"E S" <eero.saynatkari / kolumbus.fi> schrieb im Newsbeitrag
news:20050211034606.MREY15813.fep31-app.kolumbus.fi / mta.imail.kolumbus.fi...
> > L?hett?j?: Mark Probert <probertm / acm.org>
> > Aihe: Re: Really confused about exceptions now
> >
> > Hi ..
> >
> >  On Thursday 10 February 2005 13:25, Gennady Bystritksy wrote:
> > >
> > > When you do not have explicit "return" statement in your rescue, the
> > > execution falls down to the end of the method and returns whatever
the
> > > last executed statement had returned (FYI: puts() returns nil).
> > >
> > Thank you.  So, a more correct version of the method is:
> >
> >   def alive?
> >       begin
> >           t = TCPSocket.new(@host, @port)  ### line 143
> >           return true
> >
> >       rescue Errno::ETIMEDOUT
> >           @exception = " Timed out (#{@host}:#{@port})"
> >       rescue SocketError => e
> >           @exception = " Socket error - #{e}"
> >       rescue Exception => e
> >           @exception = e
> >       end
> >       return false
> >   end
>
> Just for clarity, you could restructure that one more time :)
>
> def alive?
>   begin
>     t = TCPSocket.new(@host, @port)  ### line 143
>
>   rescue Errno::ETIMEDOUT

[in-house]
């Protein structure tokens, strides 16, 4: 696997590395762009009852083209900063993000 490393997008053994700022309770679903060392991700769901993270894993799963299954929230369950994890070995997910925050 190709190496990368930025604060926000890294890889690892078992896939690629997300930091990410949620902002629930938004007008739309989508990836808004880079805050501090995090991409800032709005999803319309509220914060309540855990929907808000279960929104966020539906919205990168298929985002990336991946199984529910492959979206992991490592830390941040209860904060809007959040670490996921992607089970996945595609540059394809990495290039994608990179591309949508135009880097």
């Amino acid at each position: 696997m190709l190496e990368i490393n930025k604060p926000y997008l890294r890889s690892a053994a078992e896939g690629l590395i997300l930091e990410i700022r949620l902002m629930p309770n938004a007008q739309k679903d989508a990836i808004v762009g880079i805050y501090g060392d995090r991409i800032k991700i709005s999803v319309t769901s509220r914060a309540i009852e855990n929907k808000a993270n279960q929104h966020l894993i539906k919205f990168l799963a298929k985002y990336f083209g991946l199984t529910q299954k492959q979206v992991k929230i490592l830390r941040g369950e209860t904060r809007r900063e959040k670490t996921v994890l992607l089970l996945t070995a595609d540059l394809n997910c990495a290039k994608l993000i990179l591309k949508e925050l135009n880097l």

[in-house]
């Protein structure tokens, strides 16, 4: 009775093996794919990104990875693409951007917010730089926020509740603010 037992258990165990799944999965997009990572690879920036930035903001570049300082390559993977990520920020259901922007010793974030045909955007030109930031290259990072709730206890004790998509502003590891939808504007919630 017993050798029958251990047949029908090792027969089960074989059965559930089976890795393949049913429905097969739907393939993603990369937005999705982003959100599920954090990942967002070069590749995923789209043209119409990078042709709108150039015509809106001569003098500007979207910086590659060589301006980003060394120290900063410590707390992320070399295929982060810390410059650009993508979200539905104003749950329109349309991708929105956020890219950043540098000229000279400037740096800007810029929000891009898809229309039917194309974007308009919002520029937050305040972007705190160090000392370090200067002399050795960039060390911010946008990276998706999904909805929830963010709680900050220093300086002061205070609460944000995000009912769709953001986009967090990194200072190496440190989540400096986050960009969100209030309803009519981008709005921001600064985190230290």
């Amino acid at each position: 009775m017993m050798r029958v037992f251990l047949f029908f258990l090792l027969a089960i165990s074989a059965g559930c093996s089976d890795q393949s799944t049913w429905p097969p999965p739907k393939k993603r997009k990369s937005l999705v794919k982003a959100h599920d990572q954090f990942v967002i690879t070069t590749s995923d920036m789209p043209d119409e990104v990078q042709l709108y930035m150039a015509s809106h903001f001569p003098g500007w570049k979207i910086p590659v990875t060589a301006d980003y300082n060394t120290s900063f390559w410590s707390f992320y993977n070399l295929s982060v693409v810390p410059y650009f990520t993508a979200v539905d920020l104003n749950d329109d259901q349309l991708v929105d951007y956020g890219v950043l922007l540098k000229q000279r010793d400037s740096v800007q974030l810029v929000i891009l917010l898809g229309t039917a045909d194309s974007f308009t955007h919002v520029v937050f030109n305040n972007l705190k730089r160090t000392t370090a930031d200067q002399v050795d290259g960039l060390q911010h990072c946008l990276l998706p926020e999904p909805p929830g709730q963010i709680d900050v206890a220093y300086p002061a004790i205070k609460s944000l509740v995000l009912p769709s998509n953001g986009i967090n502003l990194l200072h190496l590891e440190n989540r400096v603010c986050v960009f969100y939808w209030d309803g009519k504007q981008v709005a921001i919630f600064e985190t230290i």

>     @exception = " Timed out (#{@host}:#{@port})"
>     false
>   rescue SocketError => e
>     @exception = " Socket error - #{e}"
>     false
>   rescue Exception => e
>     @exception = e
>     false
>
>   # Alive!
>   else
>     true
>
>   # Clean up
>   ensure
>     # Close the socket if it's open
>   end
> end

Hm, the usual idiom is this:

acquire_resource
begin
  use resource
ensure
  free resource
end

Which means ensure is never called if the acquire fails.  So I would do it
like this:

def alive?
  # you might want to clear @exception here

  begin
    TCPSocket.new(@host, @port).close
    # we would have a separate begin-ensure-end block
    # here if we were using the socket
    true
  rescue Exception => e
    @exception = e
    false
  end
end

.... and defer the print formatting of the exception to a later point in
time.  These are the advantages:

 - smaller and more readable code

 - the original exception is retained for later use

 - faster, as there is no processing done on the exception,
   which might never occur if @exception is never printed
   or otherwise evaluated

You might want to consider an alternative approach:

def error?
  begin
    TCPSocket.new(@host, @port).close
    nil
  rescue Exception => e
    e
  end
end

This returns the exception directly and you can do whatever you want with
it or just use it in a boolean context.

Kind regards

    robert